STEVE HOGARTH, RICHARD BARBIERI TO RELEASE “NOT THE WEAPON BUT THE HAND”

Debut album out next month on Kscope

ENGLAND – Kscope is pleased to announce the release of Not The Weapon But The Hand, the debut album from Steve Hogarth (Marillion) and Richard Barbieri (Porcupine Tree, Japan), due out February 28th in North America. Not The Weapon But The Hand was completed in late 2011 and features occasional appearances from Danny Thompson on double bass, Arran Ahmun (John Martyn) and Chris Maitland (ex-Porcupine Tree, No-Man, Blackfield) on drums and guitar, as well as string arrangement contributions from Dave Gregory (XTC). A sampler of the forthcoming album can be heard on the official Steve Hogarth / Richard Barbieri mini-site at: http://www.kscopemusic.com/hogarthbarbieri/nottheweaponbutthehand/.!cid_7BAA7597-B20A-49FB-BB10-F7B633243B54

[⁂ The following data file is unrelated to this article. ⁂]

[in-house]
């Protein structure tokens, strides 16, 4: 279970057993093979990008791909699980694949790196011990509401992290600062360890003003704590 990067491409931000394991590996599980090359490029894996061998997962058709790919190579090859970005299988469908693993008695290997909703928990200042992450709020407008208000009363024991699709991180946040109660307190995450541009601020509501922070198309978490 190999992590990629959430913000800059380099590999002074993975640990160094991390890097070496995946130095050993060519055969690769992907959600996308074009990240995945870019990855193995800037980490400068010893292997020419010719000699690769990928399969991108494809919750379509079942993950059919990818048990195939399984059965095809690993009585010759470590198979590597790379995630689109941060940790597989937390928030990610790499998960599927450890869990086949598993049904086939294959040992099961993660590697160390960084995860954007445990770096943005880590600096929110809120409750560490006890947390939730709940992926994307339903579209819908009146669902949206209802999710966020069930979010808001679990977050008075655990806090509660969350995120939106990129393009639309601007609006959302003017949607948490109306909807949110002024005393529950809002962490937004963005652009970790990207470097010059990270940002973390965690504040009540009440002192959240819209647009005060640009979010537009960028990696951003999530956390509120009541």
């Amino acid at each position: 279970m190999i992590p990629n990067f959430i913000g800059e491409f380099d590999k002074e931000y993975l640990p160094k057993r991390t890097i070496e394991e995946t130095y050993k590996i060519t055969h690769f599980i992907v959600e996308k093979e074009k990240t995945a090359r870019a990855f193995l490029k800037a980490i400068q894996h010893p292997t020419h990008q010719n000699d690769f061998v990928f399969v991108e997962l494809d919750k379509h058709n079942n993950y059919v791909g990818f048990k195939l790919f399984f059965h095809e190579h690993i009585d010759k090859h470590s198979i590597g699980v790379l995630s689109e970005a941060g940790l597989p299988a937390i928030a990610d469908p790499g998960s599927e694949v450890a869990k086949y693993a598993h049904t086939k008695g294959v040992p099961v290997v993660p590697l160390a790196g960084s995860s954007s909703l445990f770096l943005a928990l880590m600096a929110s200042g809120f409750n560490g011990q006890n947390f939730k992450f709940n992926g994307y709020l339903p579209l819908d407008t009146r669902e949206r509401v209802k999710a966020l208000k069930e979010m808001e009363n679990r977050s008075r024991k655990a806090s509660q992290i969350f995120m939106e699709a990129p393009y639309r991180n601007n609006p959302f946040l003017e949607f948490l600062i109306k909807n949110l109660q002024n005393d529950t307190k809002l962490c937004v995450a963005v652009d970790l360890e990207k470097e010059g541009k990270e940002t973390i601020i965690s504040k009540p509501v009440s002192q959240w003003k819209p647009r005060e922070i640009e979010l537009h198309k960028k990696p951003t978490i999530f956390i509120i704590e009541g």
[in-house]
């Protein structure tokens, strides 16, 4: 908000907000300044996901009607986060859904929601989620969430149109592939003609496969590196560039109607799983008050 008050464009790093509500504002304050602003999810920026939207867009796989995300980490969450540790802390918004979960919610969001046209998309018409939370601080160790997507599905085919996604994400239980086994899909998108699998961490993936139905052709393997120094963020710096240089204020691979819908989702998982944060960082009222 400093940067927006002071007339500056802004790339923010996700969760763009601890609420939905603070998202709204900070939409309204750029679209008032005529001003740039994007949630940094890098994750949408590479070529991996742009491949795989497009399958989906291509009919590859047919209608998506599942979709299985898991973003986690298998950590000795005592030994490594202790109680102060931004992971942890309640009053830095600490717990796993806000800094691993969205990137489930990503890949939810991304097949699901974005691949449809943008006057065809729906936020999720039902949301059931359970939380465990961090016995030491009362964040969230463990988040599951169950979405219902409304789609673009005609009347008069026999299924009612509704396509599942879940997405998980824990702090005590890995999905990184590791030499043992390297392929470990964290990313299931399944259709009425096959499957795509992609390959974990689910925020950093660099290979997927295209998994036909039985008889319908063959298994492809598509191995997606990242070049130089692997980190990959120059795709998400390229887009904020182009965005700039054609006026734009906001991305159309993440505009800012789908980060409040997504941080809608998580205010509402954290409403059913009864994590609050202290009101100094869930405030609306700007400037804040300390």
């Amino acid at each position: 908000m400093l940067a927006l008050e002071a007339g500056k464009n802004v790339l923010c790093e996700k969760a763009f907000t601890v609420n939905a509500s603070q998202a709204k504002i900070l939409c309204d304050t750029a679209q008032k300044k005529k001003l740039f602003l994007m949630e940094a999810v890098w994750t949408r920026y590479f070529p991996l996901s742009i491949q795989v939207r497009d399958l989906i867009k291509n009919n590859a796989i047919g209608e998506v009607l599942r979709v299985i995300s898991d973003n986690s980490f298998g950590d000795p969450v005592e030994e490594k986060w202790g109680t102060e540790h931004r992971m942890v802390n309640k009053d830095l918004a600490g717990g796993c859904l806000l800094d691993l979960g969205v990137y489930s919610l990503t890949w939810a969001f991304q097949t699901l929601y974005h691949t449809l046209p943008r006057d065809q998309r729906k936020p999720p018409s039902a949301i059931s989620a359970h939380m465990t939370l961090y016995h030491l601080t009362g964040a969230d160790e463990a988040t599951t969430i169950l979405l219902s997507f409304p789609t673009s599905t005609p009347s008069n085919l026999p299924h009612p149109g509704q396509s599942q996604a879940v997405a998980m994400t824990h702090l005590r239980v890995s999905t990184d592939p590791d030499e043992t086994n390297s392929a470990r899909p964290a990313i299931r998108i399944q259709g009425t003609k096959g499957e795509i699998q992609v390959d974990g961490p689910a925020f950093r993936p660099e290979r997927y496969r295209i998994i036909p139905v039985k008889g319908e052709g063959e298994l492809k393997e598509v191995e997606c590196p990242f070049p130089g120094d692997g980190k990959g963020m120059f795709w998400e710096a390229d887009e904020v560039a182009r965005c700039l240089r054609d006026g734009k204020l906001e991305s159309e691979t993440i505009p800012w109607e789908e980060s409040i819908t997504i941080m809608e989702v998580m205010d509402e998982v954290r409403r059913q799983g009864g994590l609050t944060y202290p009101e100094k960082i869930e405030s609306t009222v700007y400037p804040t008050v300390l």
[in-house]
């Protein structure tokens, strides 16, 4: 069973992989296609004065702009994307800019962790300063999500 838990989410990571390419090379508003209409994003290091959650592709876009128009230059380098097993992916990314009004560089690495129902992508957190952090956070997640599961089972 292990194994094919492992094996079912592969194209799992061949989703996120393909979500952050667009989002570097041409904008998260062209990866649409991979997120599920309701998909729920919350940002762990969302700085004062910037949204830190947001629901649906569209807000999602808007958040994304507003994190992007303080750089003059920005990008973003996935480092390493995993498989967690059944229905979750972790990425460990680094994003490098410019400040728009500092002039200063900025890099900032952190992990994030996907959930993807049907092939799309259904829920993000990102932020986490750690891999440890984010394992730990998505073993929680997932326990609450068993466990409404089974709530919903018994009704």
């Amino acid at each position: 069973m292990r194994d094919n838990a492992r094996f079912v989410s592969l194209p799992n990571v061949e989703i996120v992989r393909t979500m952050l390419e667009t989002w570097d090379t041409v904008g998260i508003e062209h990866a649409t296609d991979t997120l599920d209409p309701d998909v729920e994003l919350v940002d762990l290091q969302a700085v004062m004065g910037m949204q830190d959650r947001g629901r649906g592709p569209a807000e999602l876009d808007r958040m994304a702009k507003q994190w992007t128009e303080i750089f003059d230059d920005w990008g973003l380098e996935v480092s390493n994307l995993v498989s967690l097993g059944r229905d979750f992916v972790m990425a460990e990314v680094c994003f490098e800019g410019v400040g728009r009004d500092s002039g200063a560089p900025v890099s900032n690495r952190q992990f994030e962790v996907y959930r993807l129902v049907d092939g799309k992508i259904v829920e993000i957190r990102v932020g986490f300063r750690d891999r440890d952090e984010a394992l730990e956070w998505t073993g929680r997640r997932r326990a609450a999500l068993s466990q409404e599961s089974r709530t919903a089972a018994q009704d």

The track list for Not The Weapon But The Hand is…

1. Red Kite
2. A Cat With Seven Souls
3. Naked
4. Crack
5. Your Beautiful Face
6. Only Love Will Make You Free
7. Intergalactic
8. Lifting The Lid
9. Not The Weapon But The Hand

Hogarth is best known as the frontman of Marillion, the progressive rock legend that he joined in 1989, following spells in The Europeans and How We Live. In addition to the 12 albums Marillion has released in this time, he has also recorded and toured as a solo artist under the name, H. In recent years Richard Barbieri has been a core member of Porcupine Tree, playing keyboards on all the band’s albums since 1993, as well as releasing two solo albums, Things Buried and Stranger Inside. Prior to this, it was in the new-wave pioneers Japan that he originally came to prominence, helping to create the groundbreaking synthesizer sound that defined the band and influenced the likes of The Human League, Duran Duran, Gary Numan, Talk Talk, Kate Bush and a whole raft of artists to follow. The band also influenced Hogarth, who was playing keyboards in The Europeans. “When I was in my mid-twenties, Japan’s, Tin Drum, album was a firm favorite and truly a groundbreaking work. Japan were one of those rare bands where each musician seemed to have reinvented his instrument overnight. Central to this sound was the unmistakable synthesizer programming/playing of my now chum, Mr. B.”

Hogarth-Barbieri Nov 2011

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